Even small changes in your sleep quality during the night can affect your levels of emotional stress and anxiety during the next day, according to one study.
Fact: A night without sleep could raise your anxiety levels up to 30%.
So how do you improve that sleep quality, according to the National Sleep Foundation:
- Optimize your bedroom environment. Make sure your room is on the cooler side (between 60 and 70 degrees), remove bright light sources, and consider white noise machines or blackout curtains. And don’t forget comfy pillows and a mattress you love.
- Stick to a schedule. Getting your body used to a nighttime routine will help prep your body for a better night’s sleep. For example, that may mean taking a warm shower, reading a book, or drinking some (non-caffeinated!) tea before bed. Try to stick to similar sleep and waking times every day.
- Limit your naps. Naps can be great, sure, but if you regularly nap for more than 20-30 minutes, it can disrupt your nighttime sleep even more.
- Avoid certain foods and drinks before bed. While that nightcap may help you fall asleep quickly, it will harm your sleep quality and make it less likely that you’ll wake up feeling rested. Avoid caffeine within the hours before bedtime as well. Certain foods can also cause issue—try to avoid fatty or fried foods, spicy meals, carbonated drinks, and citrus fruits before bed.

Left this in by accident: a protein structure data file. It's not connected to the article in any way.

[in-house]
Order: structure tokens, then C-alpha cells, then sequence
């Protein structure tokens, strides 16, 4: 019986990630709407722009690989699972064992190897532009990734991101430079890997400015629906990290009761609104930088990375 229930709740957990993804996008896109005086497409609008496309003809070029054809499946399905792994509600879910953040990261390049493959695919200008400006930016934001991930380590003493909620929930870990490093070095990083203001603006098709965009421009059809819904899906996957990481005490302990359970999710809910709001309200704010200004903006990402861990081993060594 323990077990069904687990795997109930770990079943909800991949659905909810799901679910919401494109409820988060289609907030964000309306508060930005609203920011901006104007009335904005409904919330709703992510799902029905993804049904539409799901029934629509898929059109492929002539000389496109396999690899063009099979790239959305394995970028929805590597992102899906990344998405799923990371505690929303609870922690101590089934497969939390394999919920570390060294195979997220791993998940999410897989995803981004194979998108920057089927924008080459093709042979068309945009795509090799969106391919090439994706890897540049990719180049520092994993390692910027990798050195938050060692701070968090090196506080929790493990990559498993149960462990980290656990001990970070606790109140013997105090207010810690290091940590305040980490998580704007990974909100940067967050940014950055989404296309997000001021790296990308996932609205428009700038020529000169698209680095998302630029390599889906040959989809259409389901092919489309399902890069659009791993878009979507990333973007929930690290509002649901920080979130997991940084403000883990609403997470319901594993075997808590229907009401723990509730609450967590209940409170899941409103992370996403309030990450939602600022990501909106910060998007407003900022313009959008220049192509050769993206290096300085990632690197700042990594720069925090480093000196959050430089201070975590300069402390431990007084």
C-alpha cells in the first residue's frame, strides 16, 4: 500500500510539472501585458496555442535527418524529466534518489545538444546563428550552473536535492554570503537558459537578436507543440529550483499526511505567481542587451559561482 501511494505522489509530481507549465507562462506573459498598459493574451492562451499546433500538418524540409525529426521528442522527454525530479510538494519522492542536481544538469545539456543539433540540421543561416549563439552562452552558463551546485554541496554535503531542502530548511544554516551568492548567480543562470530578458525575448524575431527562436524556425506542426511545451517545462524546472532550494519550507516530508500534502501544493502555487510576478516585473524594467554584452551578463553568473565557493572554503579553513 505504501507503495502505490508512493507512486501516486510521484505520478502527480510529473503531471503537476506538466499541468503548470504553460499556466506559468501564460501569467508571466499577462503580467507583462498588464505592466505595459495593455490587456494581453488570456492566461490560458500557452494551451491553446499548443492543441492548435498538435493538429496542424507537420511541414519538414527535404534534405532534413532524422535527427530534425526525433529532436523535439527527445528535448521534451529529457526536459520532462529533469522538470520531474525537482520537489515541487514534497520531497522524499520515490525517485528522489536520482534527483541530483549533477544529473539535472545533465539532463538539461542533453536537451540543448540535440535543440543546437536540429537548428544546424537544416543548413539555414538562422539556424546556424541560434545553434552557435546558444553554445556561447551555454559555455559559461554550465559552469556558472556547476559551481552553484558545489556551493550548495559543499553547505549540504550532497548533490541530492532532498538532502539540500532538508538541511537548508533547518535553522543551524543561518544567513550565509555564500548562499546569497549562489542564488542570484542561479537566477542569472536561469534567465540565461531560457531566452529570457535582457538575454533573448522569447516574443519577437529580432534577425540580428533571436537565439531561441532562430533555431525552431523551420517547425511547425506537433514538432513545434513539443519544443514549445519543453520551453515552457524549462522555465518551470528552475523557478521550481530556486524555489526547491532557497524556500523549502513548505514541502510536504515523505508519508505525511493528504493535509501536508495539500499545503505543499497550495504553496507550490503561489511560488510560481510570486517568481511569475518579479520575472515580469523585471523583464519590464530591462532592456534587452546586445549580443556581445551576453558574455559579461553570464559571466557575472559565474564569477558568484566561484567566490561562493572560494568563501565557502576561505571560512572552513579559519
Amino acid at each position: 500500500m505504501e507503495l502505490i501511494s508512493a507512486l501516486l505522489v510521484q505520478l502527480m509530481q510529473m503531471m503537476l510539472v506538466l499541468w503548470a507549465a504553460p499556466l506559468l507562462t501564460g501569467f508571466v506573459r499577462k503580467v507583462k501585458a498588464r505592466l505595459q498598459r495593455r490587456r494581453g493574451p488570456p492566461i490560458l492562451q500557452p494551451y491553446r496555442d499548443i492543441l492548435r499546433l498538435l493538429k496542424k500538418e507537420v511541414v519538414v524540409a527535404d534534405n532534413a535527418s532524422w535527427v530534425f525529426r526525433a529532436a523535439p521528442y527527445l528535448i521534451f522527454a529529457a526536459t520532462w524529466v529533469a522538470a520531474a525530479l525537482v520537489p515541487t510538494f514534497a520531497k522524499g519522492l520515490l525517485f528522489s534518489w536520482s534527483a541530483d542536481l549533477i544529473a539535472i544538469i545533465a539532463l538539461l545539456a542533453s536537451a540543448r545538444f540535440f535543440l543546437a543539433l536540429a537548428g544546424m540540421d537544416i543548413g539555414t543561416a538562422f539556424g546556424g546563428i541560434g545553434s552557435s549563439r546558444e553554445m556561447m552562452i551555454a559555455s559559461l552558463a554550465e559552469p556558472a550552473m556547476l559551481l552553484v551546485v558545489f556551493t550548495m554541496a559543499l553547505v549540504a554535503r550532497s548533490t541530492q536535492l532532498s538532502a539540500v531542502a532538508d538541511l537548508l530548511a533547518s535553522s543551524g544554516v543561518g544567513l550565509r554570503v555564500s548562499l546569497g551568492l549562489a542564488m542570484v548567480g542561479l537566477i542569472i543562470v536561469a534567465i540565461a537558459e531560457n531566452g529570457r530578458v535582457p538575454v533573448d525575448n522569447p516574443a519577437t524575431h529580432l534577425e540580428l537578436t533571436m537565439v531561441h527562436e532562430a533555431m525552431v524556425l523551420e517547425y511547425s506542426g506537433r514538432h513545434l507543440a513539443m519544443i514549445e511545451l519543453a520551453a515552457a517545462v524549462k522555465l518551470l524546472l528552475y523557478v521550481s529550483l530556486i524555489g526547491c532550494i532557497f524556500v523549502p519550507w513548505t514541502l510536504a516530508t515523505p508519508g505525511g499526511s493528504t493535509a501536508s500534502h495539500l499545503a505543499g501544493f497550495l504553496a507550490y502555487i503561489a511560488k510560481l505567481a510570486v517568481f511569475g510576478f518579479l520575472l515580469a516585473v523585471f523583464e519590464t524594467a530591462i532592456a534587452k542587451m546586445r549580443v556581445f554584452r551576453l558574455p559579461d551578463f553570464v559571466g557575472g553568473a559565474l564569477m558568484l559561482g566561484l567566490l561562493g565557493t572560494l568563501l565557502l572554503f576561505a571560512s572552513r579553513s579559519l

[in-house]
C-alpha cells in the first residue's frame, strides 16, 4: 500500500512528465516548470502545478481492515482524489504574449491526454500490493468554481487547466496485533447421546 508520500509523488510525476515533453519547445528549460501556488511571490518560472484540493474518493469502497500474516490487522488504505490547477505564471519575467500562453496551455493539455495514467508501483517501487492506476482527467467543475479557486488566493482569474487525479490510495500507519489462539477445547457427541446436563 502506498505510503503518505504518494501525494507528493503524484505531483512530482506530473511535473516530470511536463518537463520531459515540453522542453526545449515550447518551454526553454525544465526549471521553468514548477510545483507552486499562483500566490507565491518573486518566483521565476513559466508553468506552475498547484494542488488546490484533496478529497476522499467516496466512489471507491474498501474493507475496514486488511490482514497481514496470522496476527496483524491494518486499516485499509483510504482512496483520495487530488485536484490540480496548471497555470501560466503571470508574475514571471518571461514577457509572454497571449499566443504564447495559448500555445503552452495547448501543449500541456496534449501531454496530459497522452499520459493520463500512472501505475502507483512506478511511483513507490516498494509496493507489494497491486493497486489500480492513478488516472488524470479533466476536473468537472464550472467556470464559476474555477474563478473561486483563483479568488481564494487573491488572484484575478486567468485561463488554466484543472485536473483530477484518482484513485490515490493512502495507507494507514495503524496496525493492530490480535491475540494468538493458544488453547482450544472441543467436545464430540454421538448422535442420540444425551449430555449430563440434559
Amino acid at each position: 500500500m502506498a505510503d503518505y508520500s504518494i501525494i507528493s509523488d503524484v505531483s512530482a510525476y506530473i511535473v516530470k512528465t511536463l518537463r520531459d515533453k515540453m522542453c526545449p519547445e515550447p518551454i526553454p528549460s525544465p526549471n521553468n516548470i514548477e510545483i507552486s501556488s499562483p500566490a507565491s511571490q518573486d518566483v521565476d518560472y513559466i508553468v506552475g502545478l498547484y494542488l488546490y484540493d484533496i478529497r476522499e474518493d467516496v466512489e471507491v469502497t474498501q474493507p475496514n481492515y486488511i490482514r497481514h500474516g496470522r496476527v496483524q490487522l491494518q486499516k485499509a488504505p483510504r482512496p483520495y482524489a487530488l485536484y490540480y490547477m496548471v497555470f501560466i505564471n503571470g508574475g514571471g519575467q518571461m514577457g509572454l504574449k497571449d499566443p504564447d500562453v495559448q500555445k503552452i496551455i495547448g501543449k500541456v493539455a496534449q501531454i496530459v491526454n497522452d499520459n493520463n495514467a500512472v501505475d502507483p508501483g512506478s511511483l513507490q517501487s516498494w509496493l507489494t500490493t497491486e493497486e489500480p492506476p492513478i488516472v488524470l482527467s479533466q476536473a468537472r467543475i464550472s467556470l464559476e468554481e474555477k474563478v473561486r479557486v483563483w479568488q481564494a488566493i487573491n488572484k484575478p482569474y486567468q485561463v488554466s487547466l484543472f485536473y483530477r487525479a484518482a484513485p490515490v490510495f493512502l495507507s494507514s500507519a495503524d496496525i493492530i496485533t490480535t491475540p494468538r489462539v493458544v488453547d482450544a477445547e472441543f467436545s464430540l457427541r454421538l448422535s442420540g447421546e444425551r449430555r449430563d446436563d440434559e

- Keep your bedroom a tech-free zone. Ban your smart phones, tablets, and laptops from the bedroom! The blue light from these devices can disrupt your sleep—and having these devices by your bedside can make it tempting to scroll through your social media feeds into the night. Swap out your phone’s alarm app for an old-fashioned alarm clock instead.
To try to get more deep sleep, specifically, the American Sleep Association (ASA) suggests making sure you’re giving yourself enough sleep time overall. That’s because deep sleep typically comes later in the sleep cycle.
Additionally, some experts say vigorous exercise can help boost your amount of deep sleep, says the ASA. Try adopting an aerobic exercise routine if you’re finding yourself awake all night. Running, swimming, or jogging can be great options—just remember not to schedule your workouts before bedtime, which could make it harder to fall asleep.
And if you’re still struggling to sleep or suspect you have a sleep disorder like insomnia, don’t be afraid to seek help from the pros. Your primary care doctor is an excellent place to start, and they may also refer you to a specialist. Some cognitive behavioral therapists also specialize in treating people with sleep problems like insomnia, according to the Mayo Clinic. https://www.healthcentral.com/article/sleepless-increase-anxiety?fbclid=IwAR2zXxYO0zSXi9UPXfZLucQBYENe-g_5Im1v9dQGjd1q3ilYcY6ciGDmIJM
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